STAFF BLOG: VIOLENCE AGAINST ABORIGINAL AND TORRES STRAIT ISLANDER WOMEN — A NATIONAL EMERGENCY
REFLECTIONS ON PREVALENT AND PREVENTABLE: PRACTICE AND POLICY IN THE PREVENTION OF VIOLENCE AGAINST WOMEN AND CHILDREN — international conference, ADELAIDE CONVENTION CENTRE, SEPTEMBER 19-22
BY KATE CHAPMAN, RESEARCH INTERN AT THE EQUALITY INSTITUTE
Late last month, staff at the Equality Institute attended the Prevalent and Preventable: Practice and Policy in the Prevention of Violence against Women and Children Conference in Adelaide. The conference was presented by Our Watch and Australian Women Against Violence Alliance (AWAVA) and supported by The Women’s Services Network.
During one session, we were rapt by a keynote address from CEO of the Aboriginal Family Violence Prevention and Legal Service, Antoinette Braybrook, about the effects of domestic violence on Aboriginal and Torres Strait Islander women. Braybrook painted a stark picture by stating that:
“violence against Aboriginal and Torres Strait Islander women is a national emergency”.
Anyone with even a cursory understanding of Indigenous issues in Australia would know this is not an understatement. Throughout the speech, a reoccurring theme was that for some Indigenous women, places of support and assistance can be anything but.
Aboriginal women are up to 34 times more likely to be hospitalised for family violence related assaults. Across Australia, an Aboriginal woman is 11 times more likely to be the victim of a homicide. In Western Australia that figure rises to 17.5. Establishing why these rates are so high is difficult and the language used to describe the reasons are often exclusive; terms with an academic tinge such as intergenerational trauma, internalised colonialism, and lateral violence are used regularly and not properly understood. Explanations also inevitably turn to the impact of drug and alcohol abuse, unemployment, poverty and rates of imprisonment. Importantly, Antoinette Braybrook highlighted that Aboriginal and Torres Strait Islander women face even more barriers when it comes to accessing help and so distrust legal and support services. This is in large part due to discriminatory practices and a profound lack of cultural competency. The story of Ms Dhu is a sadly apt illustration of the systemic failures that Aboriginal women experience all too often. In this instance, these failures were fatal.
Ms Dhu was arrested in August 2014 after police were called out to assist her in a domestic dispute. Rather than offer social support and legal assistance, Ms Dhu was detained for unpaid fines. She died two days later, after repeated calls for help were ignored by both police and medical staff. The cause of death was septicaemia and pneumonia caused by an infected rib that had been broken prior to her incarceration. In a coronial inquest held last year, it was revealed that police officers had called Ms Dhu a ‘junkie’ and accused the injured woman of ‘putting it on’. It is easy to see why scepticism of legal, medical and social services is rife.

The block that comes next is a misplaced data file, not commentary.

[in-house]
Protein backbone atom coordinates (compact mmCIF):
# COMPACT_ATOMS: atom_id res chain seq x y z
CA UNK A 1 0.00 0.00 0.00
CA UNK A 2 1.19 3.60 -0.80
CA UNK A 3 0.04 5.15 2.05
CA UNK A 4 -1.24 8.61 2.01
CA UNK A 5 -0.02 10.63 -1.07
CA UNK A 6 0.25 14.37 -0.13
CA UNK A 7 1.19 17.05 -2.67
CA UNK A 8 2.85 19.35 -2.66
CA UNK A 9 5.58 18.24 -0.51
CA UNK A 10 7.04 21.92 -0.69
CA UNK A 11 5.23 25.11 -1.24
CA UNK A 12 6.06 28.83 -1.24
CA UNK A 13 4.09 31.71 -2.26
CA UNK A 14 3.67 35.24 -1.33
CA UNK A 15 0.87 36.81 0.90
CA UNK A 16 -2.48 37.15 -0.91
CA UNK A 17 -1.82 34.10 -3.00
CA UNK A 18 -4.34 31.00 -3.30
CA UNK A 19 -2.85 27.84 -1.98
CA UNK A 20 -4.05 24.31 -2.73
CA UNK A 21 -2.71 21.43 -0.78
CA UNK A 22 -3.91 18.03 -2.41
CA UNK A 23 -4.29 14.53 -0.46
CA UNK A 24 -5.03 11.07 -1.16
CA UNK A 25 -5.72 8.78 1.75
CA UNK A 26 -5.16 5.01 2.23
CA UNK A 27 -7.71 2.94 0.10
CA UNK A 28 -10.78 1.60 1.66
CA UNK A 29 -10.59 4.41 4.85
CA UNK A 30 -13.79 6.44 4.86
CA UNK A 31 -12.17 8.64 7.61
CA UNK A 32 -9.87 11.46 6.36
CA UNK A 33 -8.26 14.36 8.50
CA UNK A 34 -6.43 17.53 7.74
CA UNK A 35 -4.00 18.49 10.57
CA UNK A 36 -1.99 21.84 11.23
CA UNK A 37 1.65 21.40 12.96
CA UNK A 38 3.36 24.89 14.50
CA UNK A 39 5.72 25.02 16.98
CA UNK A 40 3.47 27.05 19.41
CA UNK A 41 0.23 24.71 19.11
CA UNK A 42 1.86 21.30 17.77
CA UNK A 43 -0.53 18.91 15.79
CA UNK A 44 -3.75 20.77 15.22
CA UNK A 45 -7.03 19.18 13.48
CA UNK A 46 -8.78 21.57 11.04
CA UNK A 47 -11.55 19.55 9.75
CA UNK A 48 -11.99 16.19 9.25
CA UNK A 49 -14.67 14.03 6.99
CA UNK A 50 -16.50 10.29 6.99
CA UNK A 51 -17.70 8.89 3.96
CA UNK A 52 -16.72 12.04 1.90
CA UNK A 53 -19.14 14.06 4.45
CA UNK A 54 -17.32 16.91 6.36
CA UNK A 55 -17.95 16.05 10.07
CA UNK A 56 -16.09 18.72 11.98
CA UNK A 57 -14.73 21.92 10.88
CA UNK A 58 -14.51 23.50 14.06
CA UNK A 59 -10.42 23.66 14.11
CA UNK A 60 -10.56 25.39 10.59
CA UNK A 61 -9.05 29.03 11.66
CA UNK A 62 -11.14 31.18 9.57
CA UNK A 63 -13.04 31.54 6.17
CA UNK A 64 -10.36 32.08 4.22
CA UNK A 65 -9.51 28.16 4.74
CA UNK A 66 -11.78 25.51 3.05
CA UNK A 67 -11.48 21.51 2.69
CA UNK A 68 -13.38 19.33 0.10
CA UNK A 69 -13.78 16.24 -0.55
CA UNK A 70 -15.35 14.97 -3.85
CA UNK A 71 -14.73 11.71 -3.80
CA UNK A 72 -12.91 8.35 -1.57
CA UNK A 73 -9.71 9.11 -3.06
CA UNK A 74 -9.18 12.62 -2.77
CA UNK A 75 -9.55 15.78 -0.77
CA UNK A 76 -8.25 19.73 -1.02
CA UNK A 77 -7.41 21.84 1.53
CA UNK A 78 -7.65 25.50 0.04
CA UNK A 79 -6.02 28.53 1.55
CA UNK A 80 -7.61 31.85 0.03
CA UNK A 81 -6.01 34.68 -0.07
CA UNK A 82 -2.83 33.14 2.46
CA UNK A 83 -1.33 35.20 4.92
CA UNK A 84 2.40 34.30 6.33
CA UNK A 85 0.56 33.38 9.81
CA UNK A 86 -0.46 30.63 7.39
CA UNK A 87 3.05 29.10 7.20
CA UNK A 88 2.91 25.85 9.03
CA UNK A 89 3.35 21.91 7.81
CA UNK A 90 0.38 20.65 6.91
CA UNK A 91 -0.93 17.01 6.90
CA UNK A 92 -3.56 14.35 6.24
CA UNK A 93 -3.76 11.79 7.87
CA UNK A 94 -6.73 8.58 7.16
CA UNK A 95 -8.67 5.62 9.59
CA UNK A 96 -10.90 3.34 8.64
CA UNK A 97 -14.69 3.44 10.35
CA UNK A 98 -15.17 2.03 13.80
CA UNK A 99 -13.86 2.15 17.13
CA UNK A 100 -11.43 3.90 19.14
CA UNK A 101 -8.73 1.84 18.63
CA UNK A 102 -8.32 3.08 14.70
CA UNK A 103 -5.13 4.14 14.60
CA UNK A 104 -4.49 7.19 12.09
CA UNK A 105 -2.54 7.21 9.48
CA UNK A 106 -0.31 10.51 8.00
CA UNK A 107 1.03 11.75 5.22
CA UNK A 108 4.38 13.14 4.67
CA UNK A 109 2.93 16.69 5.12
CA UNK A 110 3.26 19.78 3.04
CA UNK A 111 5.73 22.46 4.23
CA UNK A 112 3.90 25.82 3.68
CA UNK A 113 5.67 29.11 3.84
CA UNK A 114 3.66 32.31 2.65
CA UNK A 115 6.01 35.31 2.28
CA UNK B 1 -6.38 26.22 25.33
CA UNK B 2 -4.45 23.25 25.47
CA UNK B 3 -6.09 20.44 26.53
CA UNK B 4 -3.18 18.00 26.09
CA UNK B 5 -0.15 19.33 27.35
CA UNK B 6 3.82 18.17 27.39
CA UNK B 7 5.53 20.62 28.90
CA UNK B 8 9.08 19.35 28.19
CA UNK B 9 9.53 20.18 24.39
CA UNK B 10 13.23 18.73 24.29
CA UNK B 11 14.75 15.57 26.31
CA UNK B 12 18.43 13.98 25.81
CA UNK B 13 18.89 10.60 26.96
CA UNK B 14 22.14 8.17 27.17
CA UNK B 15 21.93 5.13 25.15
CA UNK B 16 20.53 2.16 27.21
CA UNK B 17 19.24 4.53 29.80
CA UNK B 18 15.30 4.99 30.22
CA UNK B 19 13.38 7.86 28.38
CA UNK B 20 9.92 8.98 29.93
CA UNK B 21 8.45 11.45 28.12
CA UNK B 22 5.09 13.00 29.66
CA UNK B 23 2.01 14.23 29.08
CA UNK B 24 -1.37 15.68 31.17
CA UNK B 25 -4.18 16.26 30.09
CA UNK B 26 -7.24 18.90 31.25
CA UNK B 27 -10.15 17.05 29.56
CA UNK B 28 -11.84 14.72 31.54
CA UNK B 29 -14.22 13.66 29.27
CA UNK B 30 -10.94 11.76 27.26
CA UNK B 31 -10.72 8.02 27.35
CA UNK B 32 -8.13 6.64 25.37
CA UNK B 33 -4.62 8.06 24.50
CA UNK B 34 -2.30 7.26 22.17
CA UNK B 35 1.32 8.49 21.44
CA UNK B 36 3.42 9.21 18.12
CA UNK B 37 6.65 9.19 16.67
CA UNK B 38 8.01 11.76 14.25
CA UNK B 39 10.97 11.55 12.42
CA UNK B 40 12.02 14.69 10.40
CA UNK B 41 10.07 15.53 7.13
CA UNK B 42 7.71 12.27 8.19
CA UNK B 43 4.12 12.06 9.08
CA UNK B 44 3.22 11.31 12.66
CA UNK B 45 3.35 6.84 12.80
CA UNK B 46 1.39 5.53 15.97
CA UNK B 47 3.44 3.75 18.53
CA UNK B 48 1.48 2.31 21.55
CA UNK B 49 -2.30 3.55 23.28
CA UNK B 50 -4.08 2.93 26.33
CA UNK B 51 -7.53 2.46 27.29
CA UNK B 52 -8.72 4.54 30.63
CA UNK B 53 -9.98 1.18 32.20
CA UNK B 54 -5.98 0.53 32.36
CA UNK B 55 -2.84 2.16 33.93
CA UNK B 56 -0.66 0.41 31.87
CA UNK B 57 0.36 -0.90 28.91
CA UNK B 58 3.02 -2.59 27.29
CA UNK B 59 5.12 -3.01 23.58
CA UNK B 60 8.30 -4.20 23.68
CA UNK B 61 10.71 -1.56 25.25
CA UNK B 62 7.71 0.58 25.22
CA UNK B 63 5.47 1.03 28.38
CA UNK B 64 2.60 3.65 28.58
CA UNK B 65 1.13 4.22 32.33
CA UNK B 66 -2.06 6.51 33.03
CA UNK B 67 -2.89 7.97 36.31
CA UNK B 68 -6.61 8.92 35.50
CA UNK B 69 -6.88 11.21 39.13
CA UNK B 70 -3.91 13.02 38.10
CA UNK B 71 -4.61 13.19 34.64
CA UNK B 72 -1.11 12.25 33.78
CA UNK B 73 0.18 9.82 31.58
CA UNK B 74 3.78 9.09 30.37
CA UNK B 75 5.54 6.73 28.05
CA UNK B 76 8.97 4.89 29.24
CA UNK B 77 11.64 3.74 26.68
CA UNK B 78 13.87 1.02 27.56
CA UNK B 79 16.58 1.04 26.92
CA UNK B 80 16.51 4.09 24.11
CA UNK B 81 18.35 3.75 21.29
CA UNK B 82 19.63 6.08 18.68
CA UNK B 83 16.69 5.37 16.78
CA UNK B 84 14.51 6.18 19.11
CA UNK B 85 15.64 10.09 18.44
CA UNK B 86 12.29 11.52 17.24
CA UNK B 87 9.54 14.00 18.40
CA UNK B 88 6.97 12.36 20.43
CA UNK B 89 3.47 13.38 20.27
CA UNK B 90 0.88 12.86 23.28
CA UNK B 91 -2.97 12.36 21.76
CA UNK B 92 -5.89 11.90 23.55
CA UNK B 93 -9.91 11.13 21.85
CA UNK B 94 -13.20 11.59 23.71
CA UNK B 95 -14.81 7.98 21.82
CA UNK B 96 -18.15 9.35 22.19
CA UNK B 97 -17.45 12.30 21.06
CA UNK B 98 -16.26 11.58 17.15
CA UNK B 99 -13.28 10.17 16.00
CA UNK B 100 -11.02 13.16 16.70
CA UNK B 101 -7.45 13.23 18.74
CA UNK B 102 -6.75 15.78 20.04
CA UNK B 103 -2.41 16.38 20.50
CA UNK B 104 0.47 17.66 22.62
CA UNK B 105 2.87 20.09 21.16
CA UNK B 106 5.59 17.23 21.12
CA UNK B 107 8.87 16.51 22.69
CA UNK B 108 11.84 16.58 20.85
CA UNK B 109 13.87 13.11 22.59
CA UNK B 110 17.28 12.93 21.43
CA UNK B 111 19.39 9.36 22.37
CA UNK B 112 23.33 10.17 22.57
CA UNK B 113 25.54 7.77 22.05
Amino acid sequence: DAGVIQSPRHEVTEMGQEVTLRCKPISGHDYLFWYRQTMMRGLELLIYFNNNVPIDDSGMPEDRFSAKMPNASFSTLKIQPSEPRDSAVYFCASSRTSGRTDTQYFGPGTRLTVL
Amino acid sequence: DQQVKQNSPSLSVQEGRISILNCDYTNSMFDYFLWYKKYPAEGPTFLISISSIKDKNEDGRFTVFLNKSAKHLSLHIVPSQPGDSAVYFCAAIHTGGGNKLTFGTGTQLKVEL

To many Aboriginal and Torres Strait Islander people, the story of Ms Dhu is a familiar one. It would be easy to get fatigued by statistics when discussing Aboriginal and Torres Strait Islander disadvantage — a conversation forever plagued by negativity. We speak of lower life expectancy, higher rates of infant mortality and above average levels of incarceration. Because of this, rates of domestic and family violence are easily subsumed into the harrowing milieu that accompanies mainstream news stories about Aboriginal and Torres Strait Islander communities.
While we still have a long way to go, the State Government of Victoria’s initiatives such as Koori Courts, the Indigenous Family Violence 10 Year Plan and the Aboriginal Justice Agreement pave the way to building confidence in domestic violence support services once more. The latter even acknowledges the importance of ‘strengthening services for victims of crime in ways that gain the Koori community’s confidence’. This trust is a necessary part of ensuring that Indigenous women experiencing domestic violence have access to adequate support and legal recourses, and to ultimately start changing the narrative of Indigenous women’s experiences of violence.
 The Australian Productivity Commission, Overcoming Indigenous Disadvantage - Key Indicators 2014 (2014) 4.93 table 4A.11.22, available online at http://www.pc.gov.au/research/ongoing/overcoming-indigenous-disadvantage/key-indicators-2014/key-indicators-2014-report.pdf.
 Australian Institute of Health and Welfare (2006) Family violence among Aboriginal and Torres Strait Islander peoples. Cat. no. IHW 17. Canberra: AIHW, available online at http://www.aihw.gov.au/publication-detail/?id=6442467912
 Fairthorne, J., Walker, R., de Klerk, N., & Shepherd, C (2016) Early mortality from external causes in Aboriginal mothers: a retrospective cohort study. BMC Public Health, 16, 461, available online at https://www.ncbi.nlm.nih.gov/pmc/articles/PMC4888491/pdf/12889_2016_Article_3101.pdf.
 Victorian Auditor-General (2014) Victorian Auditor-General’s Report: Accessibility of Mainstream Services for Aboriginal Victorians, 33, available online at http://www.audit.vic.gov.au/publications/20140529-Aboriginal-Services/20140529-Aboriginal-Services.pdf.
 Victorian Government Department of Justice (2013) Aboriginal Justice Agreement Phase 3, Koori Justice Unit, 125, available online at https://assets.justice.vic.gov.au/justice/resources/f4b38365-f9bc-48ef-bf3e-47ac8e6149de/aja3_web.pdf.